[EM] Clone-proof STAR (Score+Automatic Runoff)
km_elmet at t-online.de
Tue Jul 25 13:46:23 PDT 2017
On 07/25/2017 08:46 PM, Ted Stern wrote:
> [Related to a topic that was discussed earlier on the Election-Methods
> list --
> STAR is described here: http://www.equal.vote/
> It is vulnerable to crowding -- too many clones could prevent the
> top-two score winners from capturing the variance-minimizing candidate
> in the pairwise runoff.
> One relatively simple way to deal with clones is to reweight the ballots
> of voters, and then choose one of the remaining candidates in some way.
Some DSV thoughts along those lines:
The most obvious way of making crowding go away is to simply remove the
ballots of the voters who voted for the winner. But that may cause
regret because of a vote-management situation, e.g. X has total rating
100, Z has total rating 91, and Y has total rating 90; and someone who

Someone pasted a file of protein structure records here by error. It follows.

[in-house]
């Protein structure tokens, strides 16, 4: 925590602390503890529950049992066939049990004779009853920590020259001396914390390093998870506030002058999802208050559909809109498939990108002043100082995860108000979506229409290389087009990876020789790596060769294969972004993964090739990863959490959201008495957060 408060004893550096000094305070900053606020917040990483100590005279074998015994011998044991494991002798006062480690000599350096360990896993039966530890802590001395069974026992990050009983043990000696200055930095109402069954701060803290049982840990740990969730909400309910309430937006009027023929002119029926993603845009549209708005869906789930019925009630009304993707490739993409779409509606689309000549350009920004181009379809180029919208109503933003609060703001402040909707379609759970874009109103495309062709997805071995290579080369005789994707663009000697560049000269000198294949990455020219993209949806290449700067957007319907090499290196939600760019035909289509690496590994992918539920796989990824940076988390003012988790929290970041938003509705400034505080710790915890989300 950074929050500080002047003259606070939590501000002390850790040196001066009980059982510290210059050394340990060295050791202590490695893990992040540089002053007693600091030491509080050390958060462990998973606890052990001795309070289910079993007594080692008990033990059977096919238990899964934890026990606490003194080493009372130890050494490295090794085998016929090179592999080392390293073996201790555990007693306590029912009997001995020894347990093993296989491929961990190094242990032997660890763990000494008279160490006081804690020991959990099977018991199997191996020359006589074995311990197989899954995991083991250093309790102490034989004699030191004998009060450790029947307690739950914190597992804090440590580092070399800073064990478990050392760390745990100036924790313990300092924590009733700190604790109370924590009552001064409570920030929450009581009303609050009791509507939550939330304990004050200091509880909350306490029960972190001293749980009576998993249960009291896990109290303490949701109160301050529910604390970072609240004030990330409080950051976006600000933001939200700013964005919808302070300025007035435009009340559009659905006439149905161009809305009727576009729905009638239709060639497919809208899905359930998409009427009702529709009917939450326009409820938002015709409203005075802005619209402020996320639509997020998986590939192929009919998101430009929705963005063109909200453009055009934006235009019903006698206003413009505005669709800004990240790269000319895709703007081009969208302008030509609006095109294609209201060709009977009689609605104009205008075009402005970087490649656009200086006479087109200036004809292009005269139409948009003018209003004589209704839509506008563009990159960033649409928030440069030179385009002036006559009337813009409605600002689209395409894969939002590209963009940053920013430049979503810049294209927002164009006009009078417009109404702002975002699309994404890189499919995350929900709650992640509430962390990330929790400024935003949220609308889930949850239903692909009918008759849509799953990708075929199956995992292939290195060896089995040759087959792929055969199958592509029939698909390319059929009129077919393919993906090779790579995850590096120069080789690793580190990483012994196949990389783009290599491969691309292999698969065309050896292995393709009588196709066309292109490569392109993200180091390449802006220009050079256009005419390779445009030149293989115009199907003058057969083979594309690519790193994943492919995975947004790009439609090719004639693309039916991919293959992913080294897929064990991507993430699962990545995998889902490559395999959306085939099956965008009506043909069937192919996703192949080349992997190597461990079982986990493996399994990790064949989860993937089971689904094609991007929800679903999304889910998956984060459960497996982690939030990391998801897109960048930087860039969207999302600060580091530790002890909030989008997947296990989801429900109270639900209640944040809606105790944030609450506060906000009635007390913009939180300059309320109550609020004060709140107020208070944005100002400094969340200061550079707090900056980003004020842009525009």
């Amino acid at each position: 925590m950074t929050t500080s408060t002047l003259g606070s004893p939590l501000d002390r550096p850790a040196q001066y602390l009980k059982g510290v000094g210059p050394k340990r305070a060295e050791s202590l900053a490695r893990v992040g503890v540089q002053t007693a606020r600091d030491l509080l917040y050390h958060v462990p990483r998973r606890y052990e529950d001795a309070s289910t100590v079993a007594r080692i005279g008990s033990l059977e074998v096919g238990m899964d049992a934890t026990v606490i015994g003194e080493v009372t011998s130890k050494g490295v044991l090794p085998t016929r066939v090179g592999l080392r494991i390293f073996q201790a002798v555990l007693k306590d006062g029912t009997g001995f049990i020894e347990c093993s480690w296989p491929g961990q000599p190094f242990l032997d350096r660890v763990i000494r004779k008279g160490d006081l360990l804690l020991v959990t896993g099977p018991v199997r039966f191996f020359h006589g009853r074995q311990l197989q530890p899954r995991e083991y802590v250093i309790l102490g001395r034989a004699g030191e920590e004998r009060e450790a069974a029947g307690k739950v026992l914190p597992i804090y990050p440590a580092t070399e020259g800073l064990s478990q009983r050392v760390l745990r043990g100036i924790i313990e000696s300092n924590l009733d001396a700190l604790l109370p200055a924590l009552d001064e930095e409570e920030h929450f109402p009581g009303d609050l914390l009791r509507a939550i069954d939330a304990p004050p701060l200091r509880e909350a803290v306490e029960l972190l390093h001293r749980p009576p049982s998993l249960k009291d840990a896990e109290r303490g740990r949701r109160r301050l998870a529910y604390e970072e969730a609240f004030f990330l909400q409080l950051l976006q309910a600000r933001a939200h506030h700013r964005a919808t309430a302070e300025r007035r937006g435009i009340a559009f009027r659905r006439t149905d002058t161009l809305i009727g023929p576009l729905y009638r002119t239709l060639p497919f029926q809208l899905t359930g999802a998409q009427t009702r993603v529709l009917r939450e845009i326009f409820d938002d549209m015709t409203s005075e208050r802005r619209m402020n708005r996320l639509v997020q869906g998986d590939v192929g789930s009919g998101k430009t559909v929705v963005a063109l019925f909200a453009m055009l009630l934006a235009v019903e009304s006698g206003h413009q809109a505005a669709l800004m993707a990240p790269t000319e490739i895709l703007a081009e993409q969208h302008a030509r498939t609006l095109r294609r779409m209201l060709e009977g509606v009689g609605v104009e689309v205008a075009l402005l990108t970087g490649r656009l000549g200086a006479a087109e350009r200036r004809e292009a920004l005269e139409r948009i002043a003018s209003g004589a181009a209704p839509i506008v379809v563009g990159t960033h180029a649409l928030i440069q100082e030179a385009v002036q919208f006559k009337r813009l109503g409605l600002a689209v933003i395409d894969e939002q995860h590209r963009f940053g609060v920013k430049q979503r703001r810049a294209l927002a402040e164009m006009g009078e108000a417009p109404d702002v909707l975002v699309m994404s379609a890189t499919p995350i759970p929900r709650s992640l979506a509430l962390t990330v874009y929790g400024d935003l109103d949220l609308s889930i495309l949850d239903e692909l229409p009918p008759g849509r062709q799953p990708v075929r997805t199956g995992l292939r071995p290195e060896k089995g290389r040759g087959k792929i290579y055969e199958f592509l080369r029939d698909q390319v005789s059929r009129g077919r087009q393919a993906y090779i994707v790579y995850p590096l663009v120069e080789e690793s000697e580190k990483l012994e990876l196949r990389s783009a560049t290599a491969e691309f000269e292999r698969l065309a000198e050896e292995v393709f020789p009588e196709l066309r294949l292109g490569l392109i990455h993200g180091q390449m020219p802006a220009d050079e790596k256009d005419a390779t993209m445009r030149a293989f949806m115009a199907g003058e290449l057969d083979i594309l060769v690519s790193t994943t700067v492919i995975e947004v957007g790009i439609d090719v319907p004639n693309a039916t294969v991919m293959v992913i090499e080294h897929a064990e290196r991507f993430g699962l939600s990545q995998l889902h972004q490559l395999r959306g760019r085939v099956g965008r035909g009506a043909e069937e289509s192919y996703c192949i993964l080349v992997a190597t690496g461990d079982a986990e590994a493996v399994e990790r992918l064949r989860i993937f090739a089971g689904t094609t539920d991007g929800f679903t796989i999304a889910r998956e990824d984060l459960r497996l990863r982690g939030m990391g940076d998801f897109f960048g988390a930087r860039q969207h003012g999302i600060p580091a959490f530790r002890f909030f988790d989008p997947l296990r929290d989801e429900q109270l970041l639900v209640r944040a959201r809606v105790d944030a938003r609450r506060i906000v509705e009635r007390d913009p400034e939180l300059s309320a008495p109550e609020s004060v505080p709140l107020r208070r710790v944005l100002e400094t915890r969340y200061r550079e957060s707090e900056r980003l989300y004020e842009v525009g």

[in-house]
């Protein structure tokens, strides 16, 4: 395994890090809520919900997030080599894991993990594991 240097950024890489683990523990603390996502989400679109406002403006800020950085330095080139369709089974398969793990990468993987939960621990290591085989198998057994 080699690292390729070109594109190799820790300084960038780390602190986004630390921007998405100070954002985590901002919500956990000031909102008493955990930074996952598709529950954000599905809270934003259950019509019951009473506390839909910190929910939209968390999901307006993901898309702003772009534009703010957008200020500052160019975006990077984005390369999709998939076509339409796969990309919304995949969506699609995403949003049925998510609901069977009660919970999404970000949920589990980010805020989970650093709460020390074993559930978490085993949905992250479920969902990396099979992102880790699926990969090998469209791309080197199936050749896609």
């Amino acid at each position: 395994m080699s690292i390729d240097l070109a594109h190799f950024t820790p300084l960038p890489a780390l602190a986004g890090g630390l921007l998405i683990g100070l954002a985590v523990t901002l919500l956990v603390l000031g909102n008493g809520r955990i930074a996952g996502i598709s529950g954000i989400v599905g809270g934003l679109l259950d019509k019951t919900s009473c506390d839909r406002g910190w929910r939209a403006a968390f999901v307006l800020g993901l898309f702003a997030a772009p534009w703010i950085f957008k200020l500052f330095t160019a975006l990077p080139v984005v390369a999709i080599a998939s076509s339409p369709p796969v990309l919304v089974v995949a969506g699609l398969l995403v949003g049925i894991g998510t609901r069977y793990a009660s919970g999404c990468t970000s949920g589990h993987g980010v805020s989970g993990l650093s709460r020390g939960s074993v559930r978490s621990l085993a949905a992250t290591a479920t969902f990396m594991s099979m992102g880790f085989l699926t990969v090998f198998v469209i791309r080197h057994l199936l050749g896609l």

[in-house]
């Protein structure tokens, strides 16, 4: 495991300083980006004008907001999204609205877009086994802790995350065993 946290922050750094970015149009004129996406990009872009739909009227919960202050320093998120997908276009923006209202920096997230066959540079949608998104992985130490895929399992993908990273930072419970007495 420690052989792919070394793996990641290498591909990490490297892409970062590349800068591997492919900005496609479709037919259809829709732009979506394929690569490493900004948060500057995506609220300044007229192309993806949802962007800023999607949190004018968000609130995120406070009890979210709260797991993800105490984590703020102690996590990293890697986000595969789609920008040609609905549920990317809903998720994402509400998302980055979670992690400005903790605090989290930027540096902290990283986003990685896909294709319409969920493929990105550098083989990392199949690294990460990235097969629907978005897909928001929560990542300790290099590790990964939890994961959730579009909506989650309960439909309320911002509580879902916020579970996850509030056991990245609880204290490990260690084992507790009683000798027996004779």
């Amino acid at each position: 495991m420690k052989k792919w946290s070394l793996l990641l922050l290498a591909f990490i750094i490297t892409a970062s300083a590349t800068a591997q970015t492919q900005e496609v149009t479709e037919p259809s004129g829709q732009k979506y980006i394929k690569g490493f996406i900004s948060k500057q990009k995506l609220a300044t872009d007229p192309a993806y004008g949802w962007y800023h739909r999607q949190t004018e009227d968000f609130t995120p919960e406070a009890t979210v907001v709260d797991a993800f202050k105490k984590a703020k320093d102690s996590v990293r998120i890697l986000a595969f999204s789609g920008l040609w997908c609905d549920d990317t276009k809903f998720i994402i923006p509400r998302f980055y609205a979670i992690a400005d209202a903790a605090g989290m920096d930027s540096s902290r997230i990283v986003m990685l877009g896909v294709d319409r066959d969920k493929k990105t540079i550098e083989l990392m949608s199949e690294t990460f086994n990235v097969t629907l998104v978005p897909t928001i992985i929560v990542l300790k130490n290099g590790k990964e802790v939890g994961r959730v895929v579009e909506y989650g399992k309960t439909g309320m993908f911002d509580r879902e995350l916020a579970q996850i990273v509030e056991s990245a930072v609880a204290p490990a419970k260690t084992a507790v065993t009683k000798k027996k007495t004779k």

voted for both X and Y gets his vote removed, whereas he could have
helped Y get more votes if he hadn't voted for X. So he would have
preferred to only vote for Y unless that would have made X lose.
So suppose X is the Range winner and so is chosen as one of the top two.
Then we could do a (relatively simple) DSV this way:
For each other candidate Y, maximize Y's score by turning "X and Y"
votes into "only Y" votes, subject to:
- X has to be the Range winner (i.e. top scoring candidate) after the
transformation too - or Y has to be the Range winner and X second,
- You have to remove all remaining untransformed "X and Y" votes when
counting Y's support.
The transformation would only be temporary, i.e. when considering Y's
score, use the unmodified ballots + transformation to get Y's score,
then when considering Z's score, use the unmodified ballots +
transformation to get Z's score. The candidate with the greatest
modified score is the second candidate for the runoff.
Unfortunately, this is rather complex, and simplicity is supposed to be
STAR's thing, so I don't know how useful it is. There may be some second
order/pushover strategy incentive as well, e.g. someone who wants Z to
win, where Z is not very well liked by X-voters and Y is in second place
by unmodified ratings, votes Z and Y so as to decrease the margin X has
down to Y, in an attempt to deny "X and Other" votes from going to Other.
(Using this kind of DSV is much easier with threshold-based methods
because then the threshold is fixed, so the second order strategy is
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